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Reading this week’s letters in the “Bitterroot Star,” I cheered both John Gibney and John Bird for urging us all to overcome our differences and, well, in my words, become the country a lot of us thought we already were.

The thing is, how can some of us, at least, be urged to come together to support a man who lies, cheats his own workers, throws tantrums, is unapologetically racist and misogynist, and creates emergencies and crises wherever he and his family and friends stand to benefit?

Mr. Gibney is undoubtedly right when he observes that Barack Obama was no saint, but saints are hard to come by these days, and at least I would trust him and his wife even if they sold used cars. If he was divisive, it was because he is black and believes in compromise — working together — over confrontation.

I am glad the current president was elected because he represents the extreme of current politics in this country: Money and power and 'my way or the highway.' Ordinary people are realizing that if that is not what they believe in, it’s up to them to step up and say so and work toward a political system that works for those of us who, when the government shuts down and our income stops, can’t just go out and get a loan, and who are maybe one illness or accident away from homelessness.

In their letter in both the “Star” and the “Ravalli Republic,” Gary and Joan Carlson also put together a cogent argument for all 50 states to work together, because we make up one whole country and said we would when we joined up. However, a person being elected president doesn’t make them right in all things, and we’ve got a doozy right now. Montana’s $8M can help a lot of people in a lot of ways, but responding to a fabricated crisis a thousand miles away is ridiculous.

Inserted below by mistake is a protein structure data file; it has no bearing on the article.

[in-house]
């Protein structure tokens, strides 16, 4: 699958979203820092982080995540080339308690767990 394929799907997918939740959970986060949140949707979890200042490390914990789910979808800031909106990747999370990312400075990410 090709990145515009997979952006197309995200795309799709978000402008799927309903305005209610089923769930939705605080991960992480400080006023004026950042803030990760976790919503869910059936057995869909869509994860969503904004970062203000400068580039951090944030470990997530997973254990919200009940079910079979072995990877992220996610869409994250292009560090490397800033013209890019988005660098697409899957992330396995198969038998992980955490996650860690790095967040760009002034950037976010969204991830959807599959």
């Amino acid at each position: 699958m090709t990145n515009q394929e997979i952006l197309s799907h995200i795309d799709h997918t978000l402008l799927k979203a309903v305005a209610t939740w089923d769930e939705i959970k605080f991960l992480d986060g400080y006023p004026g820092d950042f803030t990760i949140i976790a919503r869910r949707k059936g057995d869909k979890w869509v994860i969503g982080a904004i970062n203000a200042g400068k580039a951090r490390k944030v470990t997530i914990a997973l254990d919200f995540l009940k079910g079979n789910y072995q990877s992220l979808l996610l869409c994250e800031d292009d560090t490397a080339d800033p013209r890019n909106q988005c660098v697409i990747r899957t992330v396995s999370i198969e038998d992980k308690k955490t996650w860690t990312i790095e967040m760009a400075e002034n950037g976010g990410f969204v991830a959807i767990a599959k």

And if your first response to my outburst is that I should be watching Fox News, please delay your outrage long enough to consult at least 5 other national and international news organizations (not just on tv) to see what they say (try it out at

Montana is one of 50 states, but the United States is one of 81 “high-income countries” (according to the World Bank) and an estimated 195 total countries hoping and trying to keep this world afloat, and right now we may be one of the rich ones, but we’re also being laughed at by countries that used to respect us and our leadership.

Mary Fahnestock-Thomas, Hamilton